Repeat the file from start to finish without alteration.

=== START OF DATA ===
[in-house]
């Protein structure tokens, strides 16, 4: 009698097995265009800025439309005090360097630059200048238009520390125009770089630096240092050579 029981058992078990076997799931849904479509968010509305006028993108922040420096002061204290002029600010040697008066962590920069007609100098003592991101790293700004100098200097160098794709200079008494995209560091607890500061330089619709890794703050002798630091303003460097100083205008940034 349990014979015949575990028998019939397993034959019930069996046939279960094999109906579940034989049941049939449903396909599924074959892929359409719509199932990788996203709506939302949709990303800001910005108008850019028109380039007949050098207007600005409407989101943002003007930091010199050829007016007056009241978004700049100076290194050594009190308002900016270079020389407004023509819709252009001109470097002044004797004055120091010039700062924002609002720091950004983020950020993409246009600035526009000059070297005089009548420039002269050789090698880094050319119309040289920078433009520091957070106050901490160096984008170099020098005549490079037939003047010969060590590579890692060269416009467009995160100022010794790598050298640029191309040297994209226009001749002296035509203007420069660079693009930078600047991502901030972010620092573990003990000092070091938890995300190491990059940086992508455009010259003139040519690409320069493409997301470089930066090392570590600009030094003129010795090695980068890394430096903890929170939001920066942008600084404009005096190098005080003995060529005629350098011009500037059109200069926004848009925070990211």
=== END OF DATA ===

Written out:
[in-house]
């Protein structure tokens, strides 16, 4: 009698097995265009800025439309005090360097630059200048238009520390125009770089630096240092050579 029981058992078990076997799931849904479509968010509305006028993108922040420096002061204290002029600010040697008066962590920069007609100098003592991101790293700004100098200097160098794709200079008494995209560091607890500061330089619709890794703050002798630091303003460097100083205008940034 349990014979015949575990028998019939397993034959019930069996046939279960094999109906579940034989049941049939449903396909599924074959892929359409719509199932990788996203709506939302949709990303800001910005108008850019028109380039007949050098207007600005409407989101943002003007930091010199050829007016007056009241978004700049100076290194050594009190308002900016270079020389407004023509819709252009001109470097002044004797004055120091010039700062924002609002720091950004983020950020993409246009600035526009000059070297005089009548420039002269050789090698880094050319119309040289920078433009520091957070106050901490160096984008170099020098005549490079037939003047010969060590590579890692060269416009467009995160100022010794790598050298640029191309040297994209226009001749002296035509203007420069660079693009930078600047991502901030972010620092573990003990000092070091938890995300190491990059940086992508455009010259003139040519690409320069493409997301470089930066090392570590600009030094003129010795090695980068890394430096903890929170939001920066942008600084404009005096190098005080003995060529005629350098011009500037059109200069926004848009925070990211």